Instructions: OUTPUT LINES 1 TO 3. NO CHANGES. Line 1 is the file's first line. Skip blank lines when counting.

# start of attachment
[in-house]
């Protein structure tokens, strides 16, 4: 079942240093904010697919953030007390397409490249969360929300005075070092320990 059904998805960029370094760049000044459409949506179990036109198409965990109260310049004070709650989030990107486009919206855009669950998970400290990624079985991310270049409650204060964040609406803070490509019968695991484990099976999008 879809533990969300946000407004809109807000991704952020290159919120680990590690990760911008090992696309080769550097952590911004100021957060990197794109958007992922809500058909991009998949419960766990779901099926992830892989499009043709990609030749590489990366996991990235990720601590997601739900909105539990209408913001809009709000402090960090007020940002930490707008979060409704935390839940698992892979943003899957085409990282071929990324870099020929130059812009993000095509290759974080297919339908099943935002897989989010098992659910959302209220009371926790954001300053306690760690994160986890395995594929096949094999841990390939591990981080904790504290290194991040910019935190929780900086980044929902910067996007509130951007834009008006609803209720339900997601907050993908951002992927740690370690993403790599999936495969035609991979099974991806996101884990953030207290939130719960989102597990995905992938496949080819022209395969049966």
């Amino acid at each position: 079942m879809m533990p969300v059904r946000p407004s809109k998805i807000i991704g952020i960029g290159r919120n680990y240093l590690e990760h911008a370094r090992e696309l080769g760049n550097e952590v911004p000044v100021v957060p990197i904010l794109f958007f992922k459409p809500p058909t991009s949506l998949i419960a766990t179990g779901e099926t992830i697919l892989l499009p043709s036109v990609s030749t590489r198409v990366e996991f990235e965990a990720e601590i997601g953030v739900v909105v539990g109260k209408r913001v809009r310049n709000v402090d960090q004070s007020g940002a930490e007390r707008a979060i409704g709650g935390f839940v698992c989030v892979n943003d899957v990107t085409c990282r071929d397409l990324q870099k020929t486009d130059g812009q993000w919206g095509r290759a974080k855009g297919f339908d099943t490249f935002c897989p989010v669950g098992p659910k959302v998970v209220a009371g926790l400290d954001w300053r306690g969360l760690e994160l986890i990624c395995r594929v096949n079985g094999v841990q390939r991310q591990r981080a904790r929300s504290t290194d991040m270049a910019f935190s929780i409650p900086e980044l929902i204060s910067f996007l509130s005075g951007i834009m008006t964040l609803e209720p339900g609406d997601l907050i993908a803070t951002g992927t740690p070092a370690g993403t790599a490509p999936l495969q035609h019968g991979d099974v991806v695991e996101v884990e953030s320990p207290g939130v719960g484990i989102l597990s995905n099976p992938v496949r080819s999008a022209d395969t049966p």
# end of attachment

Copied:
[in-house]
């Protein structure tokens, strides 16, 4: 079942240093904010697919953030007390397409490249969360929300005075070092320990 059904998805960029370094760049000044459409949506179990036109198409965990109260310049004070709650989030990107486009919206855009669950998970400290990624079985991310270049409650204060964040609406803070490509019968695991484990099976999008 879809533990969300946000407004809109807000991704952020290159919120680990590690990760911008090992696309080769550097952590911004100021957060990197794109958007992922809500058909991009998949419960766990779901099926992830892989499009043709990609030749590489990366996991990235990720601590997601739900909105539990209408913001809009709000402090960090007020940002930490707008979060409704935390839940698992892979943003899957085409990282071929990324870099020929130059812009993000095509290759974080297919339908099943935002897989989010098992659910959302209220009371926790954001300053306690760690994160986890395995594929096949094999841990390939591990981080904790504290290194991040910019935190929780900086980044929902910067996007509130951007834009008006609803209720339900997601907050993908951002992927740690370690993403790599999936495969035609991979099974991806996101884990953030207290939130719960989102597990995905992938496949080819022209395969049966």
């Amino acid at each position: 079942m879809m533990p969300v059904r946000p407004s809109k998805i807000i991704g952020i960029g290159r919120n680990y240093l590690e990760h911008a370094r090992e696309l080769g760049n550097e952590v911004p000044v100021v957060p990197i904010l794109f958007f992922k459409p809500p058909t991009s949506l998949i419960a766990t179990g779901e099926t992830i697919l892989l499009p043709s036109v990609s030749t590489r198409v990366e996991f990235e965990a990720e601590i997601g953030v739900v909105v539990g109260k209408r913001v809009r310049n709000v402090d960090q004070s007020g940002a930490e007390r707008a979060i409704g709650g935390f839940v698992c989030v892979n943003d899957v990107t085409c990282r071929d397409l990324q870099k020929t486009d130059g812009q993000w919206g095509r290759a974080k855009g297919f339908d099943t490249f935002c897989p989010v669950g098992p659910k959302v998970v209220a009371g926790l400290d954001w300053r306690g969360l760690e994160l986890i990624c395995r594929v096949n079985g094999v841990q390939r991310q591990r981080a904790r929300s504290t290194d991040m270049a910019f935190s929780i409650p900086e980044l929902i204060s910067f996007l509130s005075g951007i834009m008006t964040l609803e209720p339900g609406d997601l907050i993908a803070t951002g992927t740690p070092a370690g993403t790599a490509p999936l495969q035609h019968g991979d099974v991806v695991e996101v884990e953030s320990p207290g939130v719960g484990i989102l597990s995905n099976p992938v496949r080819s999008a022209d395969t049966p």